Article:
If you’re outdoors that morning as twilight brightens, watch for Jupiter rising in the east-northeast, 5 degrees to the lower left of Venus. Venus goes east against background stars by 1.2 degrees per day compared to Jupiter’s 0.2 degrees; watch their separation narrow by about 1 degree daily.

Don’t miss the spectacular pairing of Venus and Jupiter on Monday, Aug. 18, within 0.4 degrees. Five days later, on Saturday, Aug. 23, the old crescent moon joins the brilliant planets in a beautiful scene.

Evening planets: Find the planets Mars and Saturn in the southwest at nightfall, and compare them in brightness and color to each other; to bluish Spica, to their lower right; and to reddish Antares, to Saturn’s left. The stars will twinkle noticeably.

Watch the Mars-Saturn gap shrink until they’re 3.4 degrees apart on Aug. 25, and then widen to 5.0 degrees apart by Aug. 31. The moon will appear near these planets on Aug. 31.

Robert C. Victor was a staff astronomer at Abrams Planetarium at Michigan State University. He is now retired and enjoys providing skywatching opportunities for school children in and around Palm Springs.

Published in Astronomy

On this week's cosmic Independent comics page: Jen Sorenson offers a First Amendment/U.S. courts quiz; This Modern World debates the Israel/Palestine conflict; The K Chronicles gets into a cartoon-character scuffle in NYC; and Red Meat enjoys the meteor shower.

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This month, Mars and Saturn draw attention in the southwest evening sky, as they appear within 10 degrees of each other from Aug. 8 on—and within 5 degrees Aug. 19-31.

Viewed through a telescope this month, Saturn—with its shadow cast upon its rings—has a striking three-dimensional appearance.

August 2014 at dusk: The five brightest objects in evening mid-twilight are Arcturus and Vega, near magnitude 0.0; Mars (+0.4 to +0.6); Saturn (+0.5 to +0.6); and Altair (+0.8).

We have our first mutual conjunction of naked-eye planets in the evening sky this year, as Mars passes 3.4 degrees south of Saturn on Aug. 25, in the southwest sky. At dusk on Aug. 31, a thick crescent moon forms a pretty gathering with Mars and Saturn, several hours after a daytime occultation of the ringed planet.

As for stars: Arcturus, Spica, Antares, all in the west half of the sky, sink lower as the month progresses. The Summer Triangle of Vega, Altair and Deneb, well up in the east, ascends still higher.

On Friday, Aug. 1, find the moon in the west-southwest, with a string of bright objects to its upper left: Spica, 6 degrees to the upper left, with Mars 10 degrees to the upper left of Spica, and Saturn 13 degrees to the upper left of Mars. Antares, heart of Scorpius, is 24 degrees to the left of Saturn. During the next four evenings, the moon will be moving eastward through the lineup of these four objects.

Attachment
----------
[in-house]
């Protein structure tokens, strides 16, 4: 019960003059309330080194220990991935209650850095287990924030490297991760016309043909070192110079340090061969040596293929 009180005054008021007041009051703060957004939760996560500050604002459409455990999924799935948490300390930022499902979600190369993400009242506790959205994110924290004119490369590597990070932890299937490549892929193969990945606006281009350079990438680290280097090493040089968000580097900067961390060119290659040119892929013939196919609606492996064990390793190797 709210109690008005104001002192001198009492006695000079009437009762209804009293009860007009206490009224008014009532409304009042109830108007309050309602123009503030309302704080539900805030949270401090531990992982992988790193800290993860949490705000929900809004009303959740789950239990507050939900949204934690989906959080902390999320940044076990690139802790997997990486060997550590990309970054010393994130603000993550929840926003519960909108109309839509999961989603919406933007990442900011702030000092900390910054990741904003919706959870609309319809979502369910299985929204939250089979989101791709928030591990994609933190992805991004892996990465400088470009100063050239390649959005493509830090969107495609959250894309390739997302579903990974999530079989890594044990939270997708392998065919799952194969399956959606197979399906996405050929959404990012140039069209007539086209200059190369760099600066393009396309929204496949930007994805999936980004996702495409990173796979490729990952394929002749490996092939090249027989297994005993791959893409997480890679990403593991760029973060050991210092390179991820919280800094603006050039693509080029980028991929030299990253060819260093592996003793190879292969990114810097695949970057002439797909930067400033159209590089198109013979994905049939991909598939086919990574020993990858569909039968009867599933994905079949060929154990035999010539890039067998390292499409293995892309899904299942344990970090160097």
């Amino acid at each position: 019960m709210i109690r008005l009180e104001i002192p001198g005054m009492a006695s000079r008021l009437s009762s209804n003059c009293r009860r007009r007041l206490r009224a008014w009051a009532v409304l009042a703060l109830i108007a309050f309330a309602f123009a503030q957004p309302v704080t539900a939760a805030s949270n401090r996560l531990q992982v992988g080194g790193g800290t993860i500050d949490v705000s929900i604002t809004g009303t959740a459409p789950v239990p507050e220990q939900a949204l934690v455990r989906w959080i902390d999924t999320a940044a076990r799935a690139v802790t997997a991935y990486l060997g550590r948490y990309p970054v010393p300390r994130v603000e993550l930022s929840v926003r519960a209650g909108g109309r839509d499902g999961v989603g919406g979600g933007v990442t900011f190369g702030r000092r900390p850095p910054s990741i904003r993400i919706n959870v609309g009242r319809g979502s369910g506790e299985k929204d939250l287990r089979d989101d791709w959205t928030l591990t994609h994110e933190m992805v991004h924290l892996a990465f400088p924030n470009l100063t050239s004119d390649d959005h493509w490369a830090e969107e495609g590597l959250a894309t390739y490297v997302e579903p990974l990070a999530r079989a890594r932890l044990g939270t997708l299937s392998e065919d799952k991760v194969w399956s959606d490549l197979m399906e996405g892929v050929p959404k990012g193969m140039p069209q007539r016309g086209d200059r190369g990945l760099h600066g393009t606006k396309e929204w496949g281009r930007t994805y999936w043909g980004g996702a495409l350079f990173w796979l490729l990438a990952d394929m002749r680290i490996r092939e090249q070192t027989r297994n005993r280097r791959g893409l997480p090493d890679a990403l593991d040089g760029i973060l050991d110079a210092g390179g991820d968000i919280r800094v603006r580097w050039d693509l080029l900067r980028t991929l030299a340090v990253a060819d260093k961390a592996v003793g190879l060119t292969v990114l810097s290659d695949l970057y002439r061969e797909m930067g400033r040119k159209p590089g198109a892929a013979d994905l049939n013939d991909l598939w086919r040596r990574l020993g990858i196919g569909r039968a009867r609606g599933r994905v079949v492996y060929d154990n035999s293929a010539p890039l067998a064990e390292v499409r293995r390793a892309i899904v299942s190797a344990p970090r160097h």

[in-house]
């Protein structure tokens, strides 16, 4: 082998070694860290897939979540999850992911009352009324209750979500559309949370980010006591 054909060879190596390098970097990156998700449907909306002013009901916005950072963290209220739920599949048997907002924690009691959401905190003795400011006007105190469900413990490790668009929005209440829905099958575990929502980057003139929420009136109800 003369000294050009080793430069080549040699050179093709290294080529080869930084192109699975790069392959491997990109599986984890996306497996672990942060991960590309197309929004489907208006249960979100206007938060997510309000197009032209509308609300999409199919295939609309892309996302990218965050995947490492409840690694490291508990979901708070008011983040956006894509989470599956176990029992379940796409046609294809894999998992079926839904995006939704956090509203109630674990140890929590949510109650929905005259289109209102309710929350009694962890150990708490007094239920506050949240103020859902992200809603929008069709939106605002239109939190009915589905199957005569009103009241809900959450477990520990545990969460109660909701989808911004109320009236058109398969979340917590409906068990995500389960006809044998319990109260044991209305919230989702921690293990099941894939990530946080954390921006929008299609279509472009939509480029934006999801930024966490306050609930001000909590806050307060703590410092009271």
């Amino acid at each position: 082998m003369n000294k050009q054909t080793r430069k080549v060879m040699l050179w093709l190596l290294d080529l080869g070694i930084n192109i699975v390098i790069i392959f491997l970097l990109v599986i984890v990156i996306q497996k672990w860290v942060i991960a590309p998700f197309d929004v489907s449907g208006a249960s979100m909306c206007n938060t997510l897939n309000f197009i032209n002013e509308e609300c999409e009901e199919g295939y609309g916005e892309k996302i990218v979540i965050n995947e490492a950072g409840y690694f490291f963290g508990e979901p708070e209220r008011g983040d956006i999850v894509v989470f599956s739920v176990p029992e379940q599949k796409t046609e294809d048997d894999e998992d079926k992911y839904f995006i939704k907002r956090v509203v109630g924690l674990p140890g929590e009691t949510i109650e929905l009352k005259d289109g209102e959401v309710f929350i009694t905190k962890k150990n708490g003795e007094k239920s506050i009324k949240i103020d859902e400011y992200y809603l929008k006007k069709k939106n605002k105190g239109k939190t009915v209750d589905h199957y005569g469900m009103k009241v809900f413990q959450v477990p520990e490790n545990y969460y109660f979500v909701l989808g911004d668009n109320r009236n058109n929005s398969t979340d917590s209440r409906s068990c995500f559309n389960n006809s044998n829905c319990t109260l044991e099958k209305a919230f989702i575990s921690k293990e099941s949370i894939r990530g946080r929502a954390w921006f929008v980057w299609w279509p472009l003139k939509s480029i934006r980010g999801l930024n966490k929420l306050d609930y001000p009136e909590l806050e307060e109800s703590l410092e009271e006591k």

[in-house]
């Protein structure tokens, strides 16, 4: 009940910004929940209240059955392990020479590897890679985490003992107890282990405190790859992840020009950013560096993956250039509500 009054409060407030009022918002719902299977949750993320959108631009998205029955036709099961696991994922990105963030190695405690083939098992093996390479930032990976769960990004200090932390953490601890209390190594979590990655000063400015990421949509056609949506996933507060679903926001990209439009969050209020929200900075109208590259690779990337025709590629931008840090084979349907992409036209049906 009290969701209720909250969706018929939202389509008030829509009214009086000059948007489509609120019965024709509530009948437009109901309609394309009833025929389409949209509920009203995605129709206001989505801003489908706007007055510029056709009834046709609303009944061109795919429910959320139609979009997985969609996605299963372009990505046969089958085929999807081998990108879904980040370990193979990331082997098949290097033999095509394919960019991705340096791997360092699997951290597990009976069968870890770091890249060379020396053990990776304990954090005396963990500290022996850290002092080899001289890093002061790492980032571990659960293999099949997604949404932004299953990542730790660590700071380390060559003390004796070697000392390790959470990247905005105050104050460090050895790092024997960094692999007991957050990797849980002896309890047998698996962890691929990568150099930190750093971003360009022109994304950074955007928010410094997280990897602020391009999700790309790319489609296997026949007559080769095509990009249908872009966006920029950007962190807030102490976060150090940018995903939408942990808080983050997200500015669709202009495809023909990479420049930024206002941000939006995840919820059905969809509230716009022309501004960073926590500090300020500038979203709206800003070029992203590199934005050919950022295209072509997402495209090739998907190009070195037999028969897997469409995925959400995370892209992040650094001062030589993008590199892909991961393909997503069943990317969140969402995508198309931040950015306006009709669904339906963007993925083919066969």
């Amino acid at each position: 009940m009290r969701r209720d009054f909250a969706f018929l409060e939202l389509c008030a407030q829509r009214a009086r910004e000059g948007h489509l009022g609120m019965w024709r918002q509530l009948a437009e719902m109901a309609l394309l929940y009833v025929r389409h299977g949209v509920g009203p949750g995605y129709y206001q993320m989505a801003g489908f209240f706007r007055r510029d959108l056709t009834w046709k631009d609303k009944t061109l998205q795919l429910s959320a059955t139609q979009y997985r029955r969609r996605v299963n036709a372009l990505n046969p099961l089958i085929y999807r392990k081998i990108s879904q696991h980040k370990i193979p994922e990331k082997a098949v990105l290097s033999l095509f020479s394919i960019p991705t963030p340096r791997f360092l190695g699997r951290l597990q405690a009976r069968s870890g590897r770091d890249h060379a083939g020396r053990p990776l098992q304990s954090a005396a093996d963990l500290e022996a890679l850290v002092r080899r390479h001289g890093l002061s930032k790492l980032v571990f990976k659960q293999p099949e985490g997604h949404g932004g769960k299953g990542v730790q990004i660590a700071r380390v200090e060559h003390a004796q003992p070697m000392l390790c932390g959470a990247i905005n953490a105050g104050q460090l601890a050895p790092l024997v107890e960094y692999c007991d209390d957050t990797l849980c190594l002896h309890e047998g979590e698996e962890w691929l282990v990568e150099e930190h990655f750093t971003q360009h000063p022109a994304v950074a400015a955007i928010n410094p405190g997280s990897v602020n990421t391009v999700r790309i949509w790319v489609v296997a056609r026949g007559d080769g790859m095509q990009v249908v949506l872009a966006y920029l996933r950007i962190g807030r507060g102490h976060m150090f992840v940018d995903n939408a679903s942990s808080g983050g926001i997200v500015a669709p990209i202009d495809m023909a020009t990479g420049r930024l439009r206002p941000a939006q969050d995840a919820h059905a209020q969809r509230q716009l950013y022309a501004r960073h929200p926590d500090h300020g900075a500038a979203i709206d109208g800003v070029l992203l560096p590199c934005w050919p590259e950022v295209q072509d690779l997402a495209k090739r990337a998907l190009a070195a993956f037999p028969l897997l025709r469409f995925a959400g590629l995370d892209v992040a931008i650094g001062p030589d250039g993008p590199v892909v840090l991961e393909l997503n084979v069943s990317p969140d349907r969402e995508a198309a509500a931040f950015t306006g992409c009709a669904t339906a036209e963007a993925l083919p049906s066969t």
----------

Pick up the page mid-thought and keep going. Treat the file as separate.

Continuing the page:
On Sunday, Aug. 10, with unobstructed views of the horizon, you can catch the full “supermoon” setting 15 degrees south of west a few minutes before sunrise, and rising 12 degrees south of east a few minutes before sunset. An hour after sunset, the full moon is 12 degrees up in the east-southeast. On Monday, Aug. 11, the moon rises within 40 minutes after sunset.

After full, the waning moon rises later each evening—but not quickly enough to prevent bright moonlight from diminishing the peak of the Perseid meteor shower on the night of Aug. 12-13.

Perseid meteorscan be seen anywhere in the sky, but if the track of a Perseid meteor is extended backward, it will trace back to the radiant in Perseus, to the lower left, or later in the night, below the “W” of Cassiopeia. That’s the direction from which the stream of meteoroids (dust from Comet Swift-Tuttle) approaches Earth. On the evening of Tuesday, Aug. 12, as twilight ends at 9:07 p.m. in the Coachella Valley, the shower radiant is only 8 degrees up in the north-northeast. Meteors seen then won’t be plentiful, but any that are seen will be “Earth-grazers,” with long paths dipping into our atmosphere at a shallow angle.

As twilight ends at 4:35 a.m. on Wednesday, Aug. 13, the radiant is nearly 60 degrees up in the north-northeast to northeast. Meteors will be more plentiful, because our part of the Earth will be presented more broadside to the incoming stream. But this year, the moon will be high and bright, reducing the numbers seen.

On Wednesday evening, Aug. 13, there is a brief half-hour window of dark skies before moonrise, presenting another chance to see Earth-grazers—but not many, because Earth will have moved out of the core of the Perseid stream.

In 2015, the Perseid meteor shower will be a grand spectacle, as the new moon will occur on Aug. 14, only one day after peak.

August 2014 at dawn: The five brightest objects are Venus; Jupiter and Sirius, once they appear in August’s second week; and Vega and Capella.